Share The Road With Cyclists! Tips & facts for drivers & cyclists.
The Sunshine Coast, BC is a mecca for cyclists and cycling tours with its beautiful scenery and winding roads perfect for road bikes, tour bikes, and mountain biking.
Its extremely close proximity to Vancouver, Canada and magnificent 40 minute ferry ride has a huge magnetic pull on outdoor adventure enthusiasts from the Lower Mainland to come explore what I call the Upper Mainland.
It means drivers need to be super alert, share the road, be patient, and respect that their vehicle is 5,000lbs of machine up against a couple hundred pounds of fragile flesh.
I was traveling down the hill in Selma Park, near Sechelt, BC when I saw a vehicle trying to pass three cyclists.
This particular area of Highway 101 and Selma Park Road has a blind curve plus a hill and is brutal for local drivers to get out of their neighbourhoods so accidents happen along the road quite often.
It reminded me how popular the coast is for tour bikes, cycling, motorcycling and mountain bikers.
As we are trying to support green sustainable transportation, and accidents do happen a lot on Highway 101, and when it involves cyclists we know who wins, I decided to put together this heads up to share the road and include a few safety tips.
I remember when I worked as the Terminal Supervisor for BC Ferries, Langdale, talking to many cyclists who were from far away places like California who biked up the west coast and were doing a circle tour through the Sunshine Coast, up to beautiful Powell River, across to Vancouver Island, down to Victoria or Vancouver, and back to Washington state.
Back in June I wrote an article about the chronic accidents on Highway 101 or Route 101 which connects the Sunshine Coast.
Accident HWY 101 Sunshine Coast Highway
In that article I referred to the horrible accident where a vehicle wiped out two very popular mountain bikers traveling along the side of the highway in Halfmoon Bay putting both boys into the hospital with multiple injuries and pretty much ending their careers as professional mountain bikers.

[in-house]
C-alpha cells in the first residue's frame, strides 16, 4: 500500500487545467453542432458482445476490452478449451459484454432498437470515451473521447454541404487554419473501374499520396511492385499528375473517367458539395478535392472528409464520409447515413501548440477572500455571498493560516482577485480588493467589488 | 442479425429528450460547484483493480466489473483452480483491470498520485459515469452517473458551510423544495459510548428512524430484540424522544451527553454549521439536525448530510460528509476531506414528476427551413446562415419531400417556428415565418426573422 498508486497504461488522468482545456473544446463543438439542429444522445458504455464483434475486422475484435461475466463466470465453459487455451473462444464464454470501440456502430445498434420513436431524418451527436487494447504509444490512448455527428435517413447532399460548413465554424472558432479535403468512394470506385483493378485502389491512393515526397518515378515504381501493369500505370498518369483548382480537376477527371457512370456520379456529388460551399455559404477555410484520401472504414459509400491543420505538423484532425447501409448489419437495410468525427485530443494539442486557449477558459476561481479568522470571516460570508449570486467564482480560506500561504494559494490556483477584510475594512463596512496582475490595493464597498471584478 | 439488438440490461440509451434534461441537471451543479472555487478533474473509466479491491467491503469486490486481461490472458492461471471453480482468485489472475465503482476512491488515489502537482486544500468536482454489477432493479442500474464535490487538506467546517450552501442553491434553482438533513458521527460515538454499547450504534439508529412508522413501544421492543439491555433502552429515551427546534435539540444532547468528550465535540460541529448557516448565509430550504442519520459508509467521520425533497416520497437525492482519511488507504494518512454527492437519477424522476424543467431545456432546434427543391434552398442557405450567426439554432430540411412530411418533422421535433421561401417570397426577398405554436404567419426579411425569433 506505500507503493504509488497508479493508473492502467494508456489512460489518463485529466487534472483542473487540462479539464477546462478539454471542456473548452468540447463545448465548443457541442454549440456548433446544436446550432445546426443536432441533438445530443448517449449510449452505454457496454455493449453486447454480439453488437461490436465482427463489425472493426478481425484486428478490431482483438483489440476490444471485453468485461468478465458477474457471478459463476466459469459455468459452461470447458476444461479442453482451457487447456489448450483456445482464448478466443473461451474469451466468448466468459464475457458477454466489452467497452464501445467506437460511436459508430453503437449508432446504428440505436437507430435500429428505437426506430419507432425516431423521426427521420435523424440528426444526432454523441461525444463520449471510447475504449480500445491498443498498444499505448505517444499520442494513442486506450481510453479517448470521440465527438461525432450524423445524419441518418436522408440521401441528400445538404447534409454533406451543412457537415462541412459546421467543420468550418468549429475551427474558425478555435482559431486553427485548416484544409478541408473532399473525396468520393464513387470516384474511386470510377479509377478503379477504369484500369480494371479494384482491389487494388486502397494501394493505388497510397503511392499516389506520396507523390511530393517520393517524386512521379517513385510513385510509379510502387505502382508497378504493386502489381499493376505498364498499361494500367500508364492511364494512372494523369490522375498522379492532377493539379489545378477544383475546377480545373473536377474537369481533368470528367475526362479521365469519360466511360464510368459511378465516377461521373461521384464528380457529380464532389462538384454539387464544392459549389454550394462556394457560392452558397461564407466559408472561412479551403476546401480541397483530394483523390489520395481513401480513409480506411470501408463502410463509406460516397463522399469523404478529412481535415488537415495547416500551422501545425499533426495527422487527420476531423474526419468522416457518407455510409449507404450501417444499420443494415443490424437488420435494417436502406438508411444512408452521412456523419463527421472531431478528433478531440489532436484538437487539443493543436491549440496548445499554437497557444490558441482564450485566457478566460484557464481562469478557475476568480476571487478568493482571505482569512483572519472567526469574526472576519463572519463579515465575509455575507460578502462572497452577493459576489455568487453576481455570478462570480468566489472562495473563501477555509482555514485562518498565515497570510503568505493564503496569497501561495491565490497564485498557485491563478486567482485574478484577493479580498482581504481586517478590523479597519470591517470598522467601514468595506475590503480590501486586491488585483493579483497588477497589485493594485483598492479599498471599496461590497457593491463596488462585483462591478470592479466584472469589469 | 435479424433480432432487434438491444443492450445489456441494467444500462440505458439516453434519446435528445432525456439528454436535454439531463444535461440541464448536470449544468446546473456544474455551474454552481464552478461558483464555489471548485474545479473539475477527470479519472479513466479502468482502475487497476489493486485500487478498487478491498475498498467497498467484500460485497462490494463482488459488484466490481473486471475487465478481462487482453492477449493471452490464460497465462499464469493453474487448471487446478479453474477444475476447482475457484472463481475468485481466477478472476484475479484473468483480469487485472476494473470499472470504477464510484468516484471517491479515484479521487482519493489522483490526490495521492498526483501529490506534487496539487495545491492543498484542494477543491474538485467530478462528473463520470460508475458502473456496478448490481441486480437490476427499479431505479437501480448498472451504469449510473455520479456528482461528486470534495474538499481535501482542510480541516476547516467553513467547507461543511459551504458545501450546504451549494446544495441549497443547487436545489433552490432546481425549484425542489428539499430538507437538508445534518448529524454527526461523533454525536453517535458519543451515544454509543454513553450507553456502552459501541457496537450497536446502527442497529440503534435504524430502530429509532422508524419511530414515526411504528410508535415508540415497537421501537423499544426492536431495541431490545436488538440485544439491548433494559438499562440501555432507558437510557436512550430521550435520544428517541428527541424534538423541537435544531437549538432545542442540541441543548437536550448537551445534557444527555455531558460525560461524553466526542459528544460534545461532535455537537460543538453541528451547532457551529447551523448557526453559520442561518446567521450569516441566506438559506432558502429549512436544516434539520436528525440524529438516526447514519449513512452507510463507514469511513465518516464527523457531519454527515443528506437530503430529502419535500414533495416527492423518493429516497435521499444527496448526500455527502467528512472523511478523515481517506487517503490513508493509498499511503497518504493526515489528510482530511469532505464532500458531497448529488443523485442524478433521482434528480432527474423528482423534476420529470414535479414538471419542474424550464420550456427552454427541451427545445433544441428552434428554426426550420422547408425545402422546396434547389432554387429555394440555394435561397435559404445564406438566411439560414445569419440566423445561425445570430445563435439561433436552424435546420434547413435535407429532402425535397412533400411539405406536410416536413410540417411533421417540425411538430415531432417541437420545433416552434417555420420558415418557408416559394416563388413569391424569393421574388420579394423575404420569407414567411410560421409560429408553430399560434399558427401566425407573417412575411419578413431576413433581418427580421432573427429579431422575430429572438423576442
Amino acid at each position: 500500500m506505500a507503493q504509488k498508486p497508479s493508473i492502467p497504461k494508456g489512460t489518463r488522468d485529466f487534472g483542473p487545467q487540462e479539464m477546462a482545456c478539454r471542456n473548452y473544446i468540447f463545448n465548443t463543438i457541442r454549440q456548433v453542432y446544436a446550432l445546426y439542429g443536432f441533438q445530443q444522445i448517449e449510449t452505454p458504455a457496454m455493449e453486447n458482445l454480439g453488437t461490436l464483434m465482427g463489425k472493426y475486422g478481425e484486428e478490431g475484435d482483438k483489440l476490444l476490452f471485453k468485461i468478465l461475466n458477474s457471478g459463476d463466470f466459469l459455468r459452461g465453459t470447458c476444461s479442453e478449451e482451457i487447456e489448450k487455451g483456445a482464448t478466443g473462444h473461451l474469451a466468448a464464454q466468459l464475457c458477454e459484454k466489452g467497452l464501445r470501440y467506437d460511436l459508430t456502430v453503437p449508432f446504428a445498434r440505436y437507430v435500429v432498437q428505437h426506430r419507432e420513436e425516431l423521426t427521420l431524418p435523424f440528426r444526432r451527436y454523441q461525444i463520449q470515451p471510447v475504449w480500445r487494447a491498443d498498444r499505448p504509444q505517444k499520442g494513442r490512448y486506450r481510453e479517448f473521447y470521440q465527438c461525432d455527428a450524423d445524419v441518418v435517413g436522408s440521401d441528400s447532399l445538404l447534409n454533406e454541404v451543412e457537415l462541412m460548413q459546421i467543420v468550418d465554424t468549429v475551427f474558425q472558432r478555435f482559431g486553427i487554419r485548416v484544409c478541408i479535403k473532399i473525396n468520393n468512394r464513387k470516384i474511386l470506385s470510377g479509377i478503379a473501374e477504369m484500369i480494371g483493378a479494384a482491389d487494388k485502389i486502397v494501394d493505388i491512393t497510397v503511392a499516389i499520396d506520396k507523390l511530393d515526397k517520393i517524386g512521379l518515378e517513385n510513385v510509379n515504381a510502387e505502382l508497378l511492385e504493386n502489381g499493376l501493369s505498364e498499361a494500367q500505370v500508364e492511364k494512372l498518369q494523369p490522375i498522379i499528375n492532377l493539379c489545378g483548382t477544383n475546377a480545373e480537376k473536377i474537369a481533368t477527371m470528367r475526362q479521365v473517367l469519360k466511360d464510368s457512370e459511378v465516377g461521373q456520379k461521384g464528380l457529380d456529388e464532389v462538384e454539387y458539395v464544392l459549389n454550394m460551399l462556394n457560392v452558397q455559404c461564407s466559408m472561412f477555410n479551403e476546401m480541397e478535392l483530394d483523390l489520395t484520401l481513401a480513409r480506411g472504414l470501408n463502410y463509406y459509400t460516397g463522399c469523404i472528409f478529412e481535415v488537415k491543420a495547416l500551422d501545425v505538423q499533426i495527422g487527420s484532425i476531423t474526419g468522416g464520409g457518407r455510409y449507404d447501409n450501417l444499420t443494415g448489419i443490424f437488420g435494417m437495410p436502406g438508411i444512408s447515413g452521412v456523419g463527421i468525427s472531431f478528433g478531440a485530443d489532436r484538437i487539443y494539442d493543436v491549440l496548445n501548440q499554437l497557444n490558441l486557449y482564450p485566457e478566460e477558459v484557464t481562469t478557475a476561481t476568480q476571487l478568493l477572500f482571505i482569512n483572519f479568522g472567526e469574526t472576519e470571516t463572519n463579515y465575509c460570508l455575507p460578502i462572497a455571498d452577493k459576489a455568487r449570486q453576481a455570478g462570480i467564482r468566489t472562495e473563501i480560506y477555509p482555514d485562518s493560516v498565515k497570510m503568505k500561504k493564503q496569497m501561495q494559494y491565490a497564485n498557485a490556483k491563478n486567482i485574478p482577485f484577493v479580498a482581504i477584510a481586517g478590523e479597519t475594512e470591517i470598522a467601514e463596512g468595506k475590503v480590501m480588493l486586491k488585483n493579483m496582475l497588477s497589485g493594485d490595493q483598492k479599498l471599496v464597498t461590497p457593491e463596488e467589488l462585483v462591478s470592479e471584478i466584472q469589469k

It is critically important that vehicle drivers be alert for cyclists and motorcycles on the road like when you are opening the door of your parked car.
We all want to encourage green transportation but not when it results in a blood red catastrophe. These are often our friends and family on the road
ICBC, the Insurance Corporation of British Columbia offers several tips to cyclists and motorist on their website which I have reprinted here as a good read.
applying your smart driving skillsCyclists
Cyclists commute to work as well as ride for recreation, so you can expect to see them on the road at any time of the day or night. Be aware that bicycle riders have the same rights and responsibilities on the road as drivers. Observe carefully at all times. Cyclists, like pedestrians, are vulnerable.
Be especially careful near children on bicycles. Children are used to adults watching out for them, so they tend to be unaware of danger. They also have poor peripheral vision, and often ﬁnd it hard to judge the speed and distance of oncoming vehicles. They may not know the traffic rules or how much room it takes vehicles to stop.
Shoulder check — shoulder checking is important because bicycles and riders are narrow and can easily be hidden in your blind spot. Make sure you shoulder check before you:
+ open your door to get out of your vehicle. Check your side mirror as well. One of the most common causes of crashes involving cyclists is drivers who swing their doors open without checking.
+ pull away from the curb
+ move to the right.
+ Pay attention at night — observe carefully, especially for bicycles coming in from side streets. Some cyclists may not have lights, reﬂectors or reﬂective gear.
+ Be careful when passing — before you pass another vehicle, make sure you check for oncoming cyclists and cyclists in front of the vehicle you are passing.
Scan at intersections — be especially careful to:
+ Shoulder check for bicycles before turning right.
+ Watch out for a cyclist ahead waiting to turn left if you’re driving straight through.
+ Check carefully for oncoming cyclists before making a left turn.
+ Check carefully for cyclists crossing the road when coming to a place where a bicycle trail meets with a road.
+Be aware that a cyclist riding along the through road could be approaching faster than you think.
thinkKnow the rules — cyclists follow the same rules and regulations as drivers.
+ Yield to cyclists as you would to any other vehicle. If you have the right-of-way at an intersection, proceed if it is safe. A cyclist will expect you to follow the rules of the road.
+ Be aware that cyclists don’t always stay on the right. To make a left turn, for instance, they need to move over to the left lane. If the lane is narrow, or if there is glass or a pothole on the right, a cyclist has the right to move out toward the middle for safety.